Just as with MSSQL or any other DBMS for that matter – your schema is your foundation.  If you have a bad schema, you’re going to have a less-than-optimal application.  Be calm, deliberate, and thorough.  One big thing I try to impart on everyone I talk to about this is just because is quick and easy – that is no reason to execute that way.  A great saying I heard growing up from my dad while he and I would work on projects around the house – measure twice, cut once.

Questions?  Hit me up in the comments below or on Twitter (@andyboettcher).  Thanks for reading!!

3 thoughts on “Transition from MSSQL to

  1. Andy, I’m been thinking on the appropriate amount of Normalization on Its a tricky topic to be sure. There are several items you need to take into account when building out your data model. Denormalizing the structure and using Record Types plays well with SFDC standard page layouts and consumes less managed storage, however normalized structures help represent the entities properly and allows you advantages of one record per piece of data.

    What are your thoughts on the right level of Normalization / Denormalization? I know when I run Data Model sessions we focus on the business processes and entities, and work our way from there. Its a struggle to find that right level of balance between Normalization and Denormalization. How have you explained that to traditional DBA’s you’ve worked with?

    • An “appropriate amount” of normalization is definitely in the eye of the beholder, that’s for sure. =)

      In summary – you have to let them fail at Read on….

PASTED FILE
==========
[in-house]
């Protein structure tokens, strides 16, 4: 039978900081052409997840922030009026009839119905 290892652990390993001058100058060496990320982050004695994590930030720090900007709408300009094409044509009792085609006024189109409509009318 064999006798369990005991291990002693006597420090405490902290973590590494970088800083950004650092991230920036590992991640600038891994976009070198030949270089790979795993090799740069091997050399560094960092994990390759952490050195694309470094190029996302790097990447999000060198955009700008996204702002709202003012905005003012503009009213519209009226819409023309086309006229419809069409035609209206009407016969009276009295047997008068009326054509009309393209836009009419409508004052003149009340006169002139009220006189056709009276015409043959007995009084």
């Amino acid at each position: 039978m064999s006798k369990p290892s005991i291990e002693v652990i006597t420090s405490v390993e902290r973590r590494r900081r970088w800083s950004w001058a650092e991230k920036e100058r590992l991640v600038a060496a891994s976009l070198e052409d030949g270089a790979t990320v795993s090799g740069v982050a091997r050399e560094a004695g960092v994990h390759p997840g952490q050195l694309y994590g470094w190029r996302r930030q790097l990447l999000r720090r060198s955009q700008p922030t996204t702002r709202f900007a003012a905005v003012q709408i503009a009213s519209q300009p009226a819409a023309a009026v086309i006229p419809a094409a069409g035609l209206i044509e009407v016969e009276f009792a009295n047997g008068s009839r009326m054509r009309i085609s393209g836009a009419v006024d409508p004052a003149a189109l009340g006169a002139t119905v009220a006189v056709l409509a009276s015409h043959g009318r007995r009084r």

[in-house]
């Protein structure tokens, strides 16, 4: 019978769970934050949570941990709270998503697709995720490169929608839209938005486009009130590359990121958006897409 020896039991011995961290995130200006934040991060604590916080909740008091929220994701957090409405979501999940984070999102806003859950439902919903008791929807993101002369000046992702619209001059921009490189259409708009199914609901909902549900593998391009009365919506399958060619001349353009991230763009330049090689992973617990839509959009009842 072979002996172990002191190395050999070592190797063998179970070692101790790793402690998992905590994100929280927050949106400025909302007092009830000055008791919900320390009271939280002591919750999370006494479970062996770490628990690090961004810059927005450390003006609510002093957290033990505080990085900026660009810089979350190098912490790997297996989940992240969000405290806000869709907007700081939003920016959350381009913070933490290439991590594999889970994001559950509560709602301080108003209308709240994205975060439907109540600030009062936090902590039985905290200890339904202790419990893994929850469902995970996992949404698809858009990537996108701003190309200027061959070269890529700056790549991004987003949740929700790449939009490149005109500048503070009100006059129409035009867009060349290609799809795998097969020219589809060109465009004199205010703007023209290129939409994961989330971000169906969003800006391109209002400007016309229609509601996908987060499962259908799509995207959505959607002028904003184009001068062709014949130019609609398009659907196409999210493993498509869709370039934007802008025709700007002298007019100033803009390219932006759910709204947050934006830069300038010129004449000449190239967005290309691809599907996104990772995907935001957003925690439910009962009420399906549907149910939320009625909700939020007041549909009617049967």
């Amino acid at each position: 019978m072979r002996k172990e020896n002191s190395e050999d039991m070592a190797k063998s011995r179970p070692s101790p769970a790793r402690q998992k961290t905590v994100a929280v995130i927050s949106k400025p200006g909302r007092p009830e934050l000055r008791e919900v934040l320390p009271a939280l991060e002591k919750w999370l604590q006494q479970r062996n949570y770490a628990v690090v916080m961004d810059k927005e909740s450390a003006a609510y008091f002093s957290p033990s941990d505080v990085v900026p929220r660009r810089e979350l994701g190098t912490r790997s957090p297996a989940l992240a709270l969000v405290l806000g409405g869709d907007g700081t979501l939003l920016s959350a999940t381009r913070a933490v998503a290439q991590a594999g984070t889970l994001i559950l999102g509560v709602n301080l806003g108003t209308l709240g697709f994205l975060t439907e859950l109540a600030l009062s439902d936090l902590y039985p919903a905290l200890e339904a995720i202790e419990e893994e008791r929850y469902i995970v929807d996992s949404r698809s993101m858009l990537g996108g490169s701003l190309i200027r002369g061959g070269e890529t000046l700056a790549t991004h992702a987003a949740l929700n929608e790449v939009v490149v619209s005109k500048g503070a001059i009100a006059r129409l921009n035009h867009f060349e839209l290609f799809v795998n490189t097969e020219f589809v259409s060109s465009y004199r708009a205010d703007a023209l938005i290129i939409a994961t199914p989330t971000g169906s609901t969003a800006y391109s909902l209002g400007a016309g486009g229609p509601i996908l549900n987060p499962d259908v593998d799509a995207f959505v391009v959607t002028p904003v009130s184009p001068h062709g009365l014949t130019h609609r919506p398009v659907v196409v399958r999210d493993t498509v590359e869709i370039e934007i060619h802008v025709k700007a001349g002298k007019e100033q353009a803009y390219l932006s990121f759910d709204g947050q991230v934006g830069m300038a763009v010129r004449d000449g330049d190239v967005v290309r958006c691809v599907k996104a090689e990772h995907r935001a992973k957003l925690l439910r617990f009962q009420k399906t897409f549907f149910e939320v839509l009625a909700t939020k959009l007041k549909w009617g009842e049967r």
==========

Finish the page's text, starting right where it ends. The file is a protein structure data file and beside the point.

IMHO, the eternal struggle regardless of platform is always between designing for high transaction throughput / optimization and providing a base for reporting that doesn’t require fifty join statements and sub-reports on top of sub-reports to get out useful information. (classic example is SAP – awesome transactional speed, but you really need a separate reporting warehouse to get useful reporting data out)

      Things like using the traditional master/child relationships is definitely without-a-doubt necessary, but the best over-arching advice that I have been able to come up for any newbie is to still approach the ERD with the same “should I normalize this” thoughts, but then look again at what Force provides to let both normalization sanity and reporting needs. presents an interesting paradigm when compared to a more traditional DBMS environment. It’s definitely a challenge for incoming alt-system DBAs to rethink traditional normalization lines. The more entrenched career DBAs sometimes just can’t change their way of thinking.

      The kicker is really you have to let them fail. Force is an entirely different beast…Oracle? MSSQL? MySQL? You don’t have limits on indexes, fields, and relationship data navigations…heck, even just the loss of stored procs is enough to make any DBA think twice about doing Force.

      Every DBA does things just a little different. The best thing I can think to do is to let them just try. Spin up a Developer Edition org and let them try. Odds are they will run into something that they will want to rake their eyes out over – that’s where you step in and introduce how to work within the framework against what they tried.

      That, and a lot of beer. =)